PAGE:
It’s not something travelers should obsess over, but hotel break-ins and fires do happen — so taking a few precautions to safeguard yourself is just common sense. Before you book, call the hotel to find out what it does to protect its guests. Surveillance cameras, round-the-clock security staff and elevators that won’t take guests to upper floors without a keycard are all good safety measures to look out for.

For more ways to stay secure on your next trip, check out Money Safety and Seven Ways to Keep Your Stuff Safe When You Fly.

– written by Sarah Schlichter

Miami BeachEvery Tuesday, we’ll feature the best travel bargain we’ve seen all week right here, on our blog. Be the first to find out which deals make the cut by subscribing to our blog (top right) or signing up for our weekly deals newsletter.

The Deal: Save 25 percent on your summer stay at dozens of hotels across the Sunshine State. Travel between May 15 and September 30, and receive up to a quarter off the cost of your booking at participating JW Marriott, Renaissance, and Marriott hotels and resorts in Florida.

You’ll find a full list of participating properties on the Marriott Web site, which includes a bevy of beachfront resorts in locations like Miami, West Palm Beach, Fort Lauderdale, Boca Raton, Orlando, Key Largo and Tampa that are eligible for the 25 percent discount. This is a fantastic offer for anyone seeking a pre-cruise stay for a sailing out of Florida, as a number of eligible hotels are located near cruise ports.

The Catch: Each hotel only has a limited number of rooms available for this promotion, which makes sense considering Marriott is advertising this deal under the title, “Get It While It’s Hot.” You’ll want to book early for best availability.

The Competition: Hotels.com is currently running a promotion on beach hotels, with discounts of up to 30 percent at select properties. The beach-themed bargain features a bunch of discounted properties in Florida (as well as other surf-and-sand destinations like the Caribbean, Hawaii and Mexico), but travel dates are limited. You must book a stay for travel through the end of May to take advantage of the 30 percent discount.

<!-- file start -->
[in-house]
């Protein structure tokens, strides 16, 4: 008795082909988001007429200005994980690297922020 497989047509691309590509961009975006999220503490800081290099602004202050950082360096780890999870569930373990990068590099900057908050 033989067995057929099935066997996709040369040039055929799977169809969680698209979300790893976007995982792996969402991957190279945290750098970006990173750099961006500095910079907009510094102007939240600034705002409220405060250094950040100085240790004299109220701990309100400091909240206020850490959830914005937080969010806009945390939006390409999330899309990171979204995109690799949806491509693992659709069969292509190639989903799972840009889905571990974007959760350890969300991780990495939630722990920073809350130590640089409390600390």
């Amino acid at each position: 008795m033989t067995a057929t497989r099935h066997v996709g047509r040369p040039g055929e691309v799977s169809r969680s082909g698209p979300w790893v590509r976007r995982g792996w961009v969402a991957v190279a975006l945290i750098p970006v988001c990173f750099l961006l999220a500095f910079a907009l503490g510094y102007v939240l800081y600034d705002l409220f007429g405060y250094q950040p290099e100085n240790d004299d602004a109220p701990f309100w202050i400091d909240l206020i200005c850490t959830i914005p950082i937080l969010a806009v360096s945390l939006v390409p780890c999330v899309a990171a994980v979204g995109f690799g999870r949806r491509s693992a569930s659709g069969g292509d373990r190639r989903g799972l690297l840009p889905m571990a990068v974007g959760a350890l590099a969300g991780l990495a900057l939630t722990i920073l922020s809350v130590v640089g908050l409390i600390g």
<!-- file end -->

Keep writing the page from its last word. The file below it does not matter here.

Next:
Find these bargains and more money-saving offers in our Hotel Deals.

– written by Caroline Costello

Hampton Inn CommercialSometimes you don’t want to know if something is clean or not (in my case, it’s just about anything I order in a restaurant). Other times, it’s all you can think about.

That’s the contention of a new Hampton Inn ad questioning the cleanliness of sheets in other hotel chains. Let’s take a look.

Effective, right? Perhaps, but according to an interesting piece by consumer advocate Christopher Elliott, it’s a little over the top. Writes Elliott, “Sheets are usually changed between guests, and sometimes state law requires it, but there’s no guarantee that they will be.” He does contend, however, that “it’s probably safe to say that all major hotel chains, including Hampton, instruct their housekeepers to change sheets between guests.”

Elliott indicates a few gray areas to keep us on our toes — for instance, what happens if a housekeeper sees a made-up bed but assumes incorrectly that no one slept in it the night before, then doesn’t swap out the linens? What-if’s aside, his overall conclusion is reassuring: “It’s possible for you to end up sleeping on someone else’s sheets. But if you’re staying at a major hotel chain, it’s highly unlikely.”

That’s the sort of thing I like to hear, though truth be told, I wonder about a lot of other things when it comes to hotel cleanliness. For instance, when’s the last time the bathroom was really scrubbed — and why is there hair in the drain? What’s that weird stain on the duvet? Actually, inasmuch as most hotels don’t wash bedspreads between guests, I try not to think about who — or what — was on top of that duvet before me.

Were those drinking glasses sanitized before they were placed in the room? Or were they left over from the last guest, simply rinsed out and deemed “ready to use”? Depends on where you’re staying. According to our guide on finding a clean hotel room, “It’s the law in both Missouri and Kansas that hotel room glasses and cups must be sanitized. Kansas’ law goes even further to state that washing of glassware must take place outside of the room.”

I have a friend who won’t go barefoot in a hotel room, for fear of what may be lurking in the carpet. I’m not that bad, but … well, now I’m thinking about that duvet.

– written by John Deiner